This disorder affects a person’s mood and is typically characterized by changes in an individual's thoughts, feelings, and behaviors. People with this disorder may experience periods of uncharacteristic euphoria, anger, or irritability, also known as mania. Mood swings are also possible. In addition, some people with bipolar disorder may experience many of the symptoms associated with depression, such as overwhelming thoughts of sadness or hopelessness.
Biopolar disorder was previously referred to as manic depression or manic depressive disorder because of the combination of manic and depressed episodes.
An individual’s symptoms may vary, but people with bipolar disorder often go through periods of depression and mania. Some people may experience mostly depressed states, while others may have mostly manic periods. It’s also possible to have both depressed and manic symptoms simultaneously.
What are the signs and symptoms of bipolar disorder?
This disorder is characterized by shifts in a person’s mood for definable periods of time. People with the disorder may experience periods of mania or hypomania, a less extreme form of mania. Periods of depression may also occur. These periods may last a short time or persist over the long term.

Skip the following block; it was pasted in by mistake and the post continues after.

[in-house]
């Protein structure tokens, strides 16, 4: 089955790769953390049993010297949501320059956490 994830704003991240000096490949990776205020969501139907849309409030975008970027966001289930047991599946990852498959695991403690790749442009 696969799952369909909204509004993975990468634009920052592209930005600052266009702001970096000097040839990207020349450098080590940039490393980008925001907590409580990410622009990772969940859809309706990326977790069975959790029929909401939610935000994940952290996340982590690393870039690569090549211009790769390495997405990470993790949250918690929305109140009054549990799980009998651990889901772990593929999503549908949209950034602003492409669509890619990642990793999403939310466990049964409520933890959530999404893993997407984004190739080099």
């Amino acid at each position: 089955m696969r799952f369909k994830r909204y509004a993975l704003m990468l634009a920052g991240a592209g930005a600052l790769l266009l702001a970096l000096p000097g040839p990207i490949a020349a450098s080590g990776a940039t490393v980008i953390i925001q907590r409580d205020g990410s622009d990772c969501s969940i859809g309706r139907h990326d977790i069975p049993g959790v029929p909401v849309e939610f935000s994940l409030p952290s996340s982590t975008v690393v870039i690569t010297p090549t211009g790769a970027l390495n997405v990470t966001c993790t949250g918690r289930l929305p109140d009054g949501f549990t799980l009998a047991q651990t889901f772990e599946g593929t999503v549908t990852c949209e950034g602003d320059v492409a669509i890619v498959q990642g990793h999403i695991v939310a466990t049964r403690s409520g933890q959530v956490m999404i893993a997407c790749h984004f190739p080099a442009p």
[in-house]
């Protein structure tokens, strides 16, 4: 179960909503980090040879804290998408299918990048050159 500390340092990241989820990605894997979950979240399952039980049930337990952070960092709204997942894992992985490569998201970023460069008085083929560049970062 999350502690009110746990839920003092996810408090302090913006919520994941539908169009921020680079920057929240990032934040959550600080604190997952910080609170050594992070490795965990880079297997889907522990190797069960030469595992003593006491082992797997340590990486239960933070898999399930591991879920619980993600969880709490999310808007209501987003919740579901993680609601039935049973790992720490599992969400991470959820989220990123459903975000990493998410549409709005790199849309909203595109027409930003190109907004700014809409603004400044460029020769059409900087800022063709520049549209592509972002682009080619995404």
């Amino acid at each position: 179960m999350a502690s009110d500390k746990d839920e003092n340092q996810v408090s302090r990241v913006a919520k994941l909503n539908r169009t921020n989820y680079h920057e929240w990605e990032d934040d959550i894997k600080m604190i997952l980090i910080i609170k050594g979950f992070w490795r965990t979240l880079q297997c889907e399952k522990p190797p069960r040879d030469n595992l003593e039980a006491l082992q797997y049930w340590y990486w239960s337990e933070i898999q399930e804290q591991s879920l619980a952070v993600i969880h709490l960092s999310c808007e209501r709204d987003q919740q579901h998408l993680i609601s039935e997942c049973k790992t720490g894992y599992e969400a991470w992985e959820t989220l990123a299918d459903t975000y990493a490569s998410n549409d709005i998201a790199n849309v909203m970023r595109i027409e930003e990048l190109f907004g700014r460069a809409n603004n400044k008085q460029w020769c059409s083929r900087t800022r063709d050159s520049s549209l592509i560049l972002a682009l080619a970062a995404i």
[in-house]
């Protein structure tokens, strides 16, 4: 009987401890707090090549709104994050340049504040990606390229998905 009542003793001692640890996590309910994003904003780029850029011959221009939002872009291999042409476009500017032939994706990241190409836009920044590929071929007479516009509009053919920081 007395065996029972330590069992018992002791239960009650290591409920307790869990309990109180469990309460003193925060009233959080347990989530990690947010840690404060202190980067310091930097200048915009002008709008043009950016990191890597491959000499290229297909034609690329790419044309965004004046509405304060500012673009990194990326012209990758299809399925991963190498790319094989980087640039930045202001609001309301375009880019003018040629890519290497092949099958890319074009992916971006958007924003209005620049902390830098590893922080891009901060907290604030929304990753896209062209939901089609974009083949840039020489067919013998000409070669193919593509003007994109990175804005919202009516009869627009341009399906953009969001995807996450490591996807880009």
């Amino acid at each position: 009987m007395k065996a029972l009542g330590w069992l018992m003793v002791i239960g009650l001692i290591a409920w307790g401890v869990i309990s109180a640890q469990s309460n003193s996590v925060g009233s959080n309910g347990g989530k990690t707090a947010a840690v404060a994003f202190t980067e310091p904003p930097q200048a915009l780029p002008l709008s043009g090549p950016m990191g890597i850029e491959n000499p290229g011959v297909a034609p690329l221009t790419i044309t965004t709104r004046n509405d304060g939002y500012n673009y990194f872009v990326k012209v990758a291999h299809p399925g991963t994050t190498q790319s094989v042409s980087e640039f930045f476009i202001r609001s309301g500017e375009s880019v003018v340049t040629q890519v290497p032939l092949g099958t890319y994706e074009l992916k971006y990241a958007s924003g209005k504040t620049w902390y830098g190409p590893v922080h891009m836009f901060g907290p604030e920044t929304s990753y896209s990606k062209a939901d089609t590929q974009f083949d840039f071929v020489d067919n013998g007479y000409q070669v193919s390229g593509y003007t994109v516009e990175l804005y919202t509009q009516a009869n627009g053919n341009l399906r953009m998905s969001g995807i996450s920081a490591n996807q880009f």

These unpredictable mood swings or episodes can be difficult to manage, and they can affect a person’s thoughts and behaviors. Mood swings may occur rarely or several times a year. Symptoms can vary from person to person and change over time. It’s important to discuss changes in mood, thinking, or behavior with your doctor.
Bipolar disorder is defined by episodes, or bouts, of mania and hypomania. Manic episodes may make a person feel euphoric, full of energy, or unusually angry or irritable. Mania and hypomania are distinct types of episodes, but they have the same symptoms. Mania is more severe and can cause more noticeable problems and may also trigger a break from reality called psychosis. Manic and hypomanic episodes can cause problems at work and school, or with relationships and participation in social activities.